Demonstrations bring science alive at Mark Twain
By Steve Bowman
Editor, The Brentwood Spirit
There’s nothing exciting about milk. To most kids it’s the boring white liquid they pour on their breakfast cereal.
But on Thursday night in the gym at Mark Twain Elementary School, several students stood at a folding table staring down at plates of milk with surprised expressions on their faces.
“Wow!” said one.
“Cool!” said another.
In his or her plate of milk each student had put a drop of food coloring, which didn’t do much. But when a drop of liquid dish detergent was added, the color suddenly spread through the milk like a swirling kaleidoscope. Guiding the students was Julie Kirkpatrick, whose daughter Madison attends the school.
“It’s a molecular reaction where soap is pushing fat molecules away and the color shows us the reaction happening,” she explained. “It’s just a pretty way to show it.”
Kirkpatrick’s table was one of 16 set up in the gym for the Second Annual Family STEM Night. Dozens of students and their family members spent an hour moving from table to table learning scientific principles through hands-on discovery. It’s part of the district’s initiative to enhance learning in science, technology, engineering and math, or STEM.
The event was organized by Theresa Reynolds, now in her second year as the district’s Elementary Science Specialist. It supports the district’s efforts in Project Lead the Way, a statewide initiative to improve engineering education. She recently finished training Mark Twain and McGrath teachers in using the project’s curriculum.
“We want to move students away from the textbook approach and toward actually doing science,” said Reynolds. “We looked at lots of different programs this summer and we found we really liked Project Lead the Way. The goal behind it is to get students into a more hands-on approach to science and learning. Make it more project-based.”
Reynolds said most of those staffing the tables on Thursday were Mark Twain parents who work in scientific fields and students from Brentwood High School and Nerinx Hall.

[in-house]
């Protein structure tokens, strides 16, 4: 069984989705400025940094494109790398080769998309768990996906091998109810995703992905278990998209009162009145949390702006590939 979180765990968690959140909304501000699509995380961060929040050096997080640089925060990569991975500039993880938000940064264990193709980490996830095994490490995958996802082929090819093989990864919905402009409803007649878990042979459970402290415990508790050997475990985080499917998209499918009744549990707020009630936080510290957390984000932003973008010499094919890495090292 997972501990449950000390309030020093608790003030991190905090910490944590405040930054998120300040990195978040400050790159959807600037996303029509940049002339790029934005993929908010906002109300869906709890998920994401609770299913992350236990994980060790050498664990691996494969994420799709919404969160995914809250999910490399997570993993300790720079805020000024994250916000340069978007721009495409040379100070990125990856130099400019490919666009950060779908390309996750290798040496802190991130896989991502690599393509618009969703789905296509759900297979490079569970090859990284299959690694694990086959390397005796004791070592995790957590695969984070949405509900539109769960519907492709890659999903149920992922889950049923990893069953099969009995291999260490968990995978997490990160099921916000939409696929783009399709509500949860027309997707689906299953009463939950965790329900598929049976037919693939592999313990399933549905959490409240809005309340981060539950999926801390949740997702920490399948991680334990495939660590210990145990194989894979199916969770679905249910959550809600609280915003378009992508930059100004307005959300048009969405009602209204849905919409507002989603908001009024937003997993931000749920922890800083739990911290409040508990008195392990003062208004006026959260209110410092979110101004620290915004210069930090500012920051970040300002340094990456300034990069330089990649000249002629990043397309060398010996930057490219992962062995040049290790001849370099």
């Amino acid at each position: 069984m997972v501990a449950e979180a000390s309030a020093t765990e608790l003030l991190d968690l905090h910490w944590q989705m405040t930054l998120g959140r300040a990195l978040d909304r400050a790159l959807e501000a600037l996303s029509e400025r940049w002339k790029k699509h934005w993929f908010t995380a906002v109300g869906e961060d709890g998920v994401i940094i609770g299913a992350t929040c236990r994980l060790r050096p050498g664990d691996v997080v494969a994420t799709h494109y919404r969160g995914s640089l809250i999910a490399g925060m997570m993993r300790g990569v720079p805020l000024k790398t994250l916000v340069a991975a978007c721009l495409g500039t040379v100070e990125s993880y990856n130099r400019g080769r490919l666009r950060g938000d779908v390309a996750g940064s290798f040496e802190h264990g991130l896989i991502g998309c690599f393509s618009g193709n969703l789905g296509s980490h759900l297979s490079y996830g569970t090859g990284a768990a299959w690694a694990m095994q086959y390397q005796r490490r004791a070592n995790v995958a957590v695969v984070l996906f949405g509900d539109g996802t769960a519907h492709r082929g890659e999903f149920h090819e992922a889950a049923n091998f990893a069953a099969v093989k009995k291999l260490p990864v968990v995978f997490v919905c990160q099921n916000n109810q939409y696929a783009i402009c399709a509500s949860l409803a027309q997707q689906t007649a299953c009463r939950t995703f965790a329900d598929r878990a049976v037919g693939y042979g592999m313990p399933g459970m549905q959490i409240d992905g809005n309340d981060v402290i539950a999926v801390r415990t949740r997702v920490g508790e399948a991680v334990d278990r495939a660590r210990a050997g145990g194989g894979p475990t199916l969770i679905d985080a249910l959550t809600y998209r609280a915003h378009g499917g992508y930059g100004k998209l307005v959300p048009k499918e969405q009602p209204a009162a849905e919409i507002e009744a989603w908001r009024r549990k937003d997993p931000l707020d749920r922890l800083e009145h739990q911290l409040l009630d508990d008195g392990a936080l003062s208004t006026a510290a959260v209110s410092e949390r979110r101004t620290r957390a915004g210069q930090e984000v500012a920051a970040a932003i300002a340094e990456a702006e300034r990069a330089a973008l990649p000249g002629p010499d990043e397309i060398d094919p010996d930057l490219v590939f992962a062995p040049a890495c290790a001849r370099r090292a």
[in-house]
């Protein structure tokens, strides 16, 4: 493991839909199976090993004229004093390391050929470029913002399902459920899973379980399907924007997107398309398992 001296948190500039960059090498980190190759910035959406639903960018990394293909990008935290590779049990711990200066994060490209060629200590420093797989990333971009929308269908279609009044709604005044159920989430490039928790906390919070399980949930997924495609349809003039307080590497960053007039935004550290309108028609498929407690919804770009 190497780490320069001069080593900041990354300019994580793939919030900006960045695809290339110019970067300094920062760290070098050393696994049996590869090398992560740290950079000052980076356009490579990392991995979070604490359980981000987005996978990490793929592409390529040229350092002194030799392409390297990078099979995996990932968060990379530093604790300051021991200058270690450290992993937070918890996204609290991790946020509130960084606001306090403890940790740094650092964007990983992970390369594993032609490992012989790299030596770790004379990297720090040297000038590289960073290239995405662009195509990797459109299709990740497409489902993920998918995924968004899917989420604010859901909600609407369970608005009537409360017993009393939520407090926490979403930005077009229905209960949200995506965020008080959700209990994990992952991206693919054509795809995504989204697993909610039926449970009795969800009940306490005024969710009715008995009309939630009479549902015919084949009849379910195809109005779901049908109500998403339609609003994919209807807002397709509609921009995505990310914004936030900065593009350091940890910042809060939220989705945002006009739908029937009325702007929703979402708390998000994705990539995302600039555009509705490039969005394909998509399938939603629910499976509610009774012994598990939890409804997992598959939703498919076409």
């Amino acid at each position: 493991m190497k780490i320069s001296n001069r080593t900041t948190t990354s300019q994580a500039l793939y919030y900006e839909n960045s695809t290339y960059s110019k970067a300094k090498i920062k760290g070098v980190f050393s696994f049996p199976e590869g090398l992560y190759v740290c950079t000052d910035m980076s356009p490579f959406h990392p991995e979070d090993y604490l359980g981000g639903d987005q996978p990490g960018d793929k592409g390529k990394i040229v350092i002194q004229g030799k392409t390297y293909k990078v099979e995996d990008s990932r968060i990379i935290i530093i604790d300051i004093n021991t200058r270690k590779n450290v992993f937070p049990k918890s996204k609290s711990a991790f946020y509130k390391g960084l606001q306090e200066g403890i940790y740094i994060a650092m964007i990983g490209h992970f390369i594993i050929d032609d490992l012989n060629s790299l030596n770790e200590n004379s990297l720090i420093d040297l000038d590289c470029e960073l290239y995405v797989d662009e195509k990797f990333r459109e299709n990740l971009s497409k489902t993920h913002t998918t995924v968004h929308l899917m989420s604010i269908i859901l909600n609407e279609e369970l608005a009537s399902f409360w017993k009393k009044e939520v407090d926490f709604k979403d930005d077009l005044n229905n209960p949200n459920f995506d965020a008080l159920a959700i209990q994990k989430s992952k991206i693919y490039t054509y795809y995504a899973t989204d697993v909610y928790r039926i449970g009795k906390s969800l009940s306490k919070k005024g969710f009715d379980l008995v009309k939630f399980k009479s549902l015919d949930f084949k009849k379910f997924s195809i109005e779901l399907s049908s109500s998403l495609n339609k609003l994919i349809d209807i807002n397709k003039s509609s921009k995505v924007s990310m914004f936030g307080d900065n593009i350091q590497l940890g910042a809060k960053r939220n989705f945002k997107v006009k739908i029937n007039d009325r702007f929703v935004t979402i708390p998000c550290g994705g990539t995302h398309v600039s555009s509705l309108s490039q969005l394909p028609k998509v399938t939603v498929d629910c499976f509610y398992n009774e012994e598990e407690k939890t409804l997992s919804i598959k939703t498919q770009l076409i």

One station was led by James Vandervoort, a mechanical engineer. He helped students discover that not all light in the universe is visible with the naked eye. He pointed an infrared TV remote control at them, which was invisible until they viewed it through a video camera.
Another station was staffed by Yoichiro Ikeda, a Mark Twain father who works as a scientist at Washington University. He had students hold a test tube containing a solution that dramatically changed colors whenever he added substances that altered its pH balance.
One station had students reassemble the bones of a human hand, in the form of paper puzzle pieces, using an illustration of an X-ray as a guide.
“We want students to understand both structure and function because they’re intertwined,” explained Reynolds. “If it’s not properly structured, it won’t function. So if the student doesn’t construct the hand bones correctly, they have to build a cast for their hand.”
Reynolds believes students will learn scientific concepts more quickly if they’re provided ways to participate in the discovery. That much is evidenced by her email messages, which end with the William Yeats quote, “Education is not the filling of a pail, but the lighting of a fire.”